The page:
Firstly, I’ll start with how and why I came to a decision to base myself in Annecy. In the Tri World Annecy isn’t a well-known training location. A lot of other athletes suggested Aix-Les-Bains or Spain as potential training locations. However, among cyclists and Europeans it is known quite well for its amazing mountainous terrain and lakeside scenery.
When deciding where to base myself in Europe I needed somewhere with all my necessities to train like good weather, safe roads, pools, run trails and all at the right budget too. I also had my girlfriend travelling with me (who happens to be a physio, which comes in handy!) and the location also needed to suit her travel/holiday agenda. I had to find a location that she would enjoy in itself and that would be easy to travel to and from for other trips around Europe.
Annecy ticked all the boxes due to its lakeside culture, spectacular training environment and ease of travel (direct trains for travel throughout France and a direct bus to Geneva airport). Having been here for six weeks now, I’m writing to let you know it has not disappointed!
But, like all locations it has its pros and cons. I’m going to run through my three likes and dislikes about this beautiful spot. Many of which we did not expect!
#3 – Late Lifestyle
Like many endurance athletes late nights certainly aren’t my friend! I’m often seen asleep on the lounge by 9pm and back home my training days often start before 5am.
Being up early definitely helps me beat the crowds out on the bike tracks or into the mountains because Annecy (and I think Europe in general) seem to run on a different time-schedule! Maybe it’s the fact that it doesn’t get dark until around 10pm, because everyone here is about long lunches, afternoon drinks and evening events/performances (which often don’t start til 10.30 or later). To give you an example, recent local events like Bastille Day Fireworks or Annecy Street Art Festival don’t even start til 10:30pm. Over an hour past my bedtime and that’s just when it starts!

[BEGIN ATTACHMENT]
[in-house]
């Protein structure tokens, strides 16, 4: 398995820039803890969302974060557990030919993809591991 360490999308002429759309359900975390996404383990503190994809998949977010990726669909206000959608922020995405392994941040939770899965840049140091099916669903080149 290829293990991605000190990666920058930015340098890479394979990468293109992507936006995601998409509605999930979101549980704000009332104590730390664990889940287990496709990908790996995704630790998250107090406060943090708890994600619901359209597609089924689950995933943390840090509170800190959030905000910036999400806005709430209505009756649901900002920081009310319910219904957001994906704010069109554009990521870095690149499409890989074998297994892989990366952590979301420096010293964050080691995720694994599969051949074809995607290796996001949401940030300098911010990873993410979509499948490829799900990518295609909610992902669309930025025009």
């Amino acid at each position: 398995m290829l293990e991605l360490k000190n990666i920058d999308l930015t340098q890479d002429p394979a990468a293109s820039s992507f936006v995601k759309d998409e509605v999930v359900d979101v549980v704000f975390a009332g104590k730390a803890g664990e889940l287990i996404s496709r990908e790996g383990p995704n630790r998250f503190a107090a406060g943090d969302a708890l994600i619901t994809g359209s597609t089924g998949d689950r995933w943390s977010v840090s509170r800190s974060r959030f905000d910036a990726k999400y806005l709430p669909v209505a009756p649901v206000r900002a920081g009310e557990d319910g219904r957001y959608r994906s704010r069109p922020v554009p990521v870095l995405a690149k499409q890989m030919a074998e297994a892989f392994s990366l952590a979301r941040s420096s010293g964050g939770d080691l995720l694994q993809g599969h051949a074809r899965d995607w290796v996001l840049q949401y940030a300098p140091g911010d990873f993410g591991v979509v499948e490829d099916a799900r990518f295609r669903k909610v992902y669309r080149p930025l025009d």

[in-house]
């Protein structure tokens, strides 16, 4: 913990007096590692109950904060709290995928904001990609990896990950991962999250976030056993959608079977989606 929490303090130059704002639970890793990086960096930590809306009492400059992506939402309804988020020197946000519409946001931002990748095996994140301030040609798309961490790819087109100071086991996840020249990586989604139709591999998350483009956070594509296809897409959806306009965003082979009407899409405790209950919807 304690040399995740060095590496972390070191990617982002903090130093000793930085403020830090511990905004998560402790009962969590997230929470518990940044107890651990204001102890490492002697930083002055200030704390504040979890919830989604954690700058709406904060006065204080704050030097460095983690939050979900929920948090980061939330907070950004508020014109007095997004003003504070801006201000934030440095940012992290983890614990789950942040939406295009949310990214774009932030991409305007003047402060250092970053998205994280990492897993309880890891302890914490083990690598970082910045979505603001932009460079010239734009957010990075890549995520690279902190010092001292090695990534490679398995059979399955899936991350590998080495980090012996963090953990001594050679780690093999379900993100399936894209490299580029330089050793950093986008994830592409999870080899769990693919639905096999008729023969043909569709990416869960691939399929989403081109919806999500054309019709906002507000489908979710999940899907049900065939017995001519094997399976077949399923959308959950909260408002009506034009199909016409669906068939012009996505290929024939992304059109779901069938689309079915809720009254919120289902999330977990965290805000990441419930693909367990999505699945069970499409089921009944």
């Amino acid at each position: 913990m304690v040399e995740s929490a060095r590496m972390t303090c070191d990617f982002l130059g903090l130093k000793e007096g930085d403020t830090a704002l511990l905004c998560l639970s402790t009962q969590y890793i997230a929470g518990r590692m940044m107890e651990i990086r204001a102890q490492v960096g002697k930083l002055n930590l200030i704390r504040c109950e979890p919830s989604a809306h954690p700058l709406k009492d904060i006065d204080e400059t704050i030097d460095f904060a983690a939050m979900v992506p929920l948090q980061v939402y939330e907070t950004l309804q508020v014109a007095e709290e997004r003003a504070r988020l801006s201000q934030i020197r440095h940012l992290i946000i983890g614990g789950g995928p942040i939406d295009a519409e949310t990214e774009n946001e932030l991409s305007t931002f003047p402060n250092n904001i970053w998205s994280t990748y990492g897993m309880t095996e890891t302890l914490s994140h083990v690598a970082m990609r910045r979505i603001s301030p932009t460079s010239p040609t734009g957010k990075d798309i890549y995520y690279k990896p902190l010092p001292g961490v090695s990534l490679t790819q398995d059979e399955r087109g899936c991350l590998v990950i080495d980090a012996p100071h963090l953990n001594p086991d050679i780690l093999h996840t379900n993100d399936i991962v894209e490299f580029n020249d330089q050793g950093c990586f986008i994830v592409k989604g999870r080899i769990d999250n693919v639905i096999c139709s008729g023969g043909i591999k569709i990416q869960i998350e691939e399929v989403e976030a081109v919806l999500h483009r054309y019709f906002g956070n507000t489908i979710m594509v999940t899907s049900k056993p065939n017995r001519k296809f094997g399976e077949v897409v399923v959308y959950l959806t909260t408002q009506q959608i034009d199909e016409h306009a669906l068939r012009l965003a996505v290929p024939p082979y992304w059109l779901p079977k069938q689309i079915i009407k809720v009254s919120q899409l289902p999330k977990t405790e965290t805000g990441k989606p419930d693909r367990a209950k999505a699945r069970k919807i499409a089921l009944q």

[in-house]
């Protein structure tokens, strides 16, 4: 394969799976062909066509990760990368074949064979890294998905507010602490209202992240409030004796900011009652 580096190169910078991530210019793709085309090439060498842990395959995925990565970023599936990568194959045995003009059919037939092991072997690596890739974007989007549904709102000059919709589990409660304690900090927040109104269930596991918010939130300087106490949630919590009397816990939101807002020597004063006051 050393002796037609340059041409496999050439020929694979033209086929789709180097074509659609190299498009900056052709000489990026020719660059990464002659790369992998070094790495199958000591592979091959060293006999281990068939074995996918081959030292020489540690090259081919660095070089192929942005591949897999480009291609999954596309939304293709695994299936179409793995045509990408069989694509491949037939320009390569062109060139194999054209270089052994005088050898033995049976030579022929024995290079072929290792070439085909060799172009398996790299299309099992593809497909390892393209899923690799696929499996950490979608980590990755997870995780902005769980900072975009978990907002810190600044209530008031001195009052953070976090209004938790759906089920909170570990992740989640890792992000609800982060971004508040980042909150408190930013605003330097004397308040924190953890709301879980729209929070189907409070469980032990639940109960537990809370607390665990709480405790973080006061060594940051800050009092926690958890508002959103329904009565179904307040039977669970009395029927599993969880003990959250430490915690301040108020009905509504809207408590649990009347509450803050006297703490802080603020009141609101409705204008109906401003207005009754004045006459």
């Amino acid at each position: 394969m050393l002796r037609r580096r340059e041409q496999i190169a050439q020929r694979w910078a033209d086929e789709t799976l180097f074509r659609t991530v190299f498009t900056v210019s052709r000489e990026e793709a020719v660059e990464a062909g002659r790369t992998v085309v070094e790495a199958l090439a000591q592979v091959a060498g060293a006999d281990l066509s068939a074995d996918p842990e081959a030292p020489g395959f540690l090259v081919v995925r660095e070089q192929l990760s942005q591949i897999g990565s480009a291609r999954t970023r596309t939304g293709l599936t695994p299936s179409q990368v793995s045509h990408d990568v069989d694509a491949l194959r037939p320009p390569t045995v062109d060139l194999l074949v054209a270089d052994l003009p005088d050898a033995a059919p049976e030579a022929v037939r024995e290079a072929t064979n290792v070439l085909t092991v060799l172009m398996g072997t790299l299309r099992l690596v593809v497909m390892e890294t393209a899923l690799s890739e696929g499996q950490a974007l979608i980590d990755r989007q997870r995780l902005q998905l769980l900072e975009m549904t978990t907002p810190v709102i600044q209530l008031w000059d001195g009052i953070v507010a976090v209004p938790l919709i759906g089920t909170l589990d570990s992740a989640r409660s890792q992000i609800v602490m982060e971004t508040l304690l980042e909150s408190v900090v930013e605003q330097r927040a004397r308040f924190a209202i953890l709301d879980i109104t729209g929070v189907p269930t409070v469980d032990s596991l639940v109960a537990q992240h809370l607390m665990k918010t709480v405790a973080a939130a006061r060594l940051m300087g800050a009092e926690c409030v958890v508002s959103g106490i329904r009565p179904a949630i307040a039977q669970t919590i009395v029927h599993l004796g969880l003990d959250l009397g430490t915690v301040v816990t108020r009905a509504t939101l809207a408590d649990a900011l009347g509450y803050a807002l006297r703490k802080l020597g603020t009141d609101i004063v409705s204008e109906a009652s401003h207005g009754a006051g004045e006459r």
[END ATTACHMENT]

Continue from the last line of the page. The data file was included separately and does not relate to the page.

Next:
No-one starts exercising until about 9am, even the local pool doesn’t open til 10.30am! Nothing apart from the local bakery or newsagency is open before 9.30-10am, so forget a nice coffee during your long ride or a lazy breakfast out!
#2 – Smoking
It’s everywhere! This is one thing I miss about home. Heavy restrictions on smoking in Australia means that we are very well protected from second hand smoke. As a result of these restrictions people also seem to be more considerate of non-smokers in Australia.
Over here, it’s ok to light up wherever and whenever you please… in a café or restaurant,
out the front of shops and at the beach. As a result when you’re out exercising expect to cop a face full of smoke from an inconsiderate passerby. At a recent race I saw the sign (as pictured above) “Respect Athletes, No Smoking”, imagine coming into the end of your race after hurting on the run for 21km and copping a face-full of smoke from spectator!
#1 – Pool Etiquette (or lack there of)
The pool here in Annecy is almost perfect. Spectacular views (as you can see above) awesome facilities and a really clean and well-maintained pool! The big drawback… it’s almost impossible to swim with a purpose here.